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France’s “Big Brother” collects massive amounts of metadata on citizens
It’s not exactly PRISM, but “Big Brother” collects metadata on all of France’s calls, texts and emails.
Maybe France has PRISM too.
The paper Le Monde dropped a blockbuster report Thursday that France’s DGSE intelligence agency, like the U.S.’s NSA, has a massive Internet program that tracks all French Internet and phone communications.
The crux of the DGSE’s program, unnamed but referred to informally by Le Monde as “France’s Big Brother,” seems to be collecting mass amounts of metadata, according to Le Monde‘s report. That means it tracks information about communications—who you call, how long your conversations last, and who and when you email and text.
This echoes the NSA’s practice, ramped up in the wake of the PATRIOT Act, of collecting massive amounts of metadata on its own citizens. That practice was made explicit at the beginning of June, when the Guardian broke the news that Verizon, and likely every major U.S. phone carrier, reports the metadata of every single call made to or from American soil.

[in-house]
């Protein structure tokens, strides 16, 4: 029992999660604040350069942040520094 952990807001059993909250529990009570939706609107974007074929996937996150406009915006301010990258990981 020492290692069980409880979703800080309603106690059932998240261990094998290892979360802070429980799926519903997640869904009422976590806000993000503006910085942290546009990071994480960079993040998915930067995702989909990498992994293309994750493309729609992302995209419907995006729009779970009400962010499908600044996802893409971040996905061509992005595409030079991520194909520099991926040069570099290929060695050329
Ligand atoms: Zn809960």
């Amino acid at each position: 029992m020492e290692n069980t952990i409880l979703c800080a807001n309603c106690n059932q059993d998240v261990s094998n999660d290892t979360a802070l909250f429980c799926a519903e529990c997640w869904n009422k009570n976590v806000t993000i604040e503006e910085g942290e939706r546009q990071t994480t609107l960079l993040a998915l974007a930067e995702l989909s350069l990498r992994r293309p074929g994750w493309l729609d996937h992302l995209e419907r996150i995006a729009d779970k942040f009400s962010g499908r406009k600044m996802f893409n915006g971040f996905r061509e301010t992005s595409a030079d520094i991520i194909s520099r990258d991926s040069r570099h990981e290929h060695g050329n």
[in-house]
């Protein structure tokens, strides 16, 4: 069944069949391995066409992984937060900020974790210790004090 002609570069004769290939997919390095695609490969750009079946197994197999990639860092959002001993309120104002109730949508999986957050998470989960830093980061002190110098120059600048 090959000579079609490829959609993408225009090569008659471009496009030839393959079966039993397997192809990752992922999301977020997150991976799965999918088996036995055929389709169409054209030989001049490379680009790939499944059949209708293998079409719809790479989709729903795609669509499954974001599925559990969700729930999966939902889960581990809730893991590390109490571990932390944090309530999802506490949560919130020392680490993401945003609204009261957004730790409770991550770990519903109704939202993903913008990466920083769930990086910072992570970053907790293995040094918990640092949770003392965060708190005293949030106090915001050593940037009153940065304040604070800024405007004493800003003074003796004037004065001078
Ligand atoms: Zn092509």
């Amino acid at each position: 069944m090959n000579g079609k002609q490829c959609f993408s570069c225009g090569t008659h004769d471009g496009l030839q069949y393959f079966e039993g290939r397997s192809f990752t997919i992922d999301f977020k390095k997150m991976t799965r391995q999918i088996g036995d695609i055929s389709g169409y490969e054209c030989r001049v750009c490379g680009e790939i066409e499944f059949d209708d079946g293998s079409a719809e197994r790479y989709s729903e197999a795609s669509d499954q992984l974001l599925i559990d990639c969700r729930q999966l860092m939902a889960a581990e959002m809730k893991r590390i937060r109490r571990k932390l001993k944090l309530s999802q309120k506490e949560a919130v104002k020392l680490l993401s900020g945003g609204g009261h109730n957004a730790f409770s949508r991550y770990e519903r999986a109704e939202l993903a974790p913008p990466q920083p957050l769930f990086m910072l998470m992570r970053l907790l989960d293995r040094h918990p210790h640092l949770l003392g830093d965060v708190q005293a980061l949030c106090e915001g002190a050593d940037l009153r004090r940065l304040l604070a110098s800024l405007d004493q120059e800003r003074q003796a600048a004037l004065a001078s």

Big Brother is a big operation, according to Le Monde. It has a budget of €600 million ($774.5 million US), and nearly five thousand dedicated employees.
The report doesn’t confirm that France has the equivalent of PRISM, a still fairly mysterious program that lets the NSA legally tap American companies, like Google and Facebook, for their users’ content. But it’s easy to imagine that France, like the U.K. and Netherlands, has a working relationship with the NSA to get that data and supplement it with metadata profiles.
Photo by wonker/Flickr, remix by Fernando Alfonso III
A former senior politics reporter for the Daily Dot, Kevin Collier focuses on privacy, cybersecurity, and issues of importance to the open internet. Since leaving the Daily Dot in March 2016, he has served as a reporter for Vocativ and a cybersecurity correspondent for BuzzFeed.